In this study we wanted to analyze what services of Internet Banking the Portuguese college students uses the most and verify some possible relations that would might exist between some variables. We are particularly interested to analyze how long the customer uses the Internet Banking services and what kind of services he uses, the gender and the use of Internet Banking, the use of Internet Banking services and the security perception, etc.
To gather this data we made a questionnaire using the Google Docs platform and delivered it through the mailing lists of major Portuguese college institutions: FEUP, ISEP, ISPGaya, Católica University, Minho University, Lisbon University, Aveiro University, Lusíada University, UTAD, ISMAI, IPVC. Selecting these institutions we wanted to mix colleges from the public and private sector and different courses as well.
The purpose of these questionnaires was to gather data like gender and age, realize if students use the Internet Banking services and analyze what is their perception of Internet Banking security. With this information in mind we also wanted to know the most used Internet Banking services, the perceived advantages of the service, verify if the customer uses the MBNet service – a Portuguese banking institutions service that allows the customer to create virtual credit cards for the Internet use only – and their security perception about this service, and finally the customer past experience considering security issues like phishing and his behavior in this matter.
The questionnaire is composed by twelve questions. These questions were organized in the following four groups:
1) Personal information about each respondent (age, and sex);
2) Information regarding the use of Internet Banking (if is it adopted, years of utilization, main advantages, and services used);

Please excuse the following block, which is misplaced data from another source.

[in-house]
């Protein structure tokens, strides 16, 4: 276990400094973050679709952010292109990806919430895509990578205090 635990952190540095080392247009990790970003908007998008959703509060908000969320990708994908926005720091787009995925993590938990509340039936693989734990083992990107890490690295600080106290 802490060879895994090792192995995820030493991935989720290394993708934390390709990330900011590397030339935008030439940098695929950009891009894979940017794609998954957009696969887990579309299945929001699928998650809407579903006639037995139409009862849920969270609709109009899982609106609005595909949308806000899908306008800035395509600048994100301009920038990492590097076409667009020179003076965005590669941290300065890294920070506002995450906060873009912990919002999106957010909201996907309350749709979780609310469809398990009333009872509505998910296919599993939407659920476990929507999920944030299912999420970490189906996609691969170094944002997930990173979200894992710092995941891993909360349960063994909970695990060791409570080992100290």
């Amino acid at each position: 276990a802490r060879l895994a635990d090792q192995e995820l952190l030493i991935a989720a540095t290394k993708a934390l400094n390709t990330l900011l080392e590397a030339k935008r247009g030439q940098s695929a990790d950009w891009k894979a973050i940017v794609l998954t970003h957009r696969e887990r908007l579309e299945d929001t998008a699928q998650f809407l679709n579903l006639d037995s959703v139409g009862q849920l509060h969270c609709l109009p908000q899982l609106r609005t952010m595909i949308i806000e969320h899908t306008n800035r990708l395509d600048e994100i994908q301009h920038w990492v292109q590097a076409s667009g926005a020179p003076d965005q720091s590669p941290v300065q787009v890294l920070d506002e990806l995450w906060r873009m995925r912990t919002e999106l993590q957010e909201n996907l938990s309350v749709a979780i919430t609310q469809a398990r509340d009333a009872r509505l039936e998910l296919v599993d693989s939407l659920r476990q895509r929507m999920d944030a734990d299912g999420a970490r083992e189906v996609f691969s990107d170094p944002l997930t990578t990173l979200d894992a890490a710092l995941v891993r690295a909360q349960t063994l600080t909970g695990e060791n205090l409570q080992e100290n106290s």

3) Information about the use of MBNet (if is it adopted, and reasons for its adoption);
4) Information concerning about the perceived Internet Banking security (opinion about the system security, received phishing by email, behavior of user about phishing, and anti-fraud policies adopted by bank institutions).
From our enquiry we obtained 257 answered questionnaires. With this study we aim to answer some questions / relate some data:
1) Analyze the time of use of Internet Banking services and the respondents average age;
2) Evaluate the adhesion to MBNet by citizens who assume to use Internet Banking services;
3) Relate the non-use of Internet Banking services with the low security perception and the phishing reception;
4) Relate the time using home banking and perceived security;
5) Relate the adoption of anti-fraud mechanisms by bank institutions and perceived security by their customers;
6) Evaluate the awareness degree of the respondents when asked if they provide their credentials.

RESULTS

From 257 answered questionnaires only 35 were women’s (27 stated that used Internet Banking) and, representing only 13.6%, we will not differentiate results based on the sex.
A. Age Vs Internet Banking use
From the 212 persons (82.5%) that assumed the use of Internet Banking:
• 54, representing 25%, stated that they use Internet Banking for less than 2 years and the average age of this group is 20.6 years old;
• 88 persons said that they use these services since 2 to 5 years ago, this represents 41.5% and their average age is 23.9 years old;
• 57 respondents answered that they use Internet Banking services since 5 to 10 years ago and their average age is 30 years old representing 26.9% of the 212 persons that stated that use Internet Banking services;
• Only 13 respondents answered that they use Internet Banking for more than 10 years. Representing only 6.1% the average age of this group is 35.5 years old.
Although it is observed that the age of the individuals follows the longest use of Internet Banking services it is also possible to observe that, probably due the academic context with a higher number of students rather than teachers, the total average age is 25 years old.
image
As we can see through the Figure 1, the years of use of Internet Banking services increases with respondents’ age. It is important to mention that 45 of our 257 respondents assumed that did not use any Internet Banking service which represents 17.5%.
B. Perceived security
Considering that 45 persons stated that did not use any Internet Banking services (Profile 1) it is interesting to observe that 4.4% state it as very safe and 24.4% as safe. On the other hand 15.6% state it as unsafe. 55.7% of our respondents did not answer.
Comparing this data to the ones who use Internet Banking services (Profile 2) we obtained, from 212 respondents, 14.2% consider it very safe and 80.9% safe. Compared to those who do not use Internet Banking, 3.8% of them consider the service “unsafe”. 1.9% did not answer. This situation is illustrated in Figure 2.
image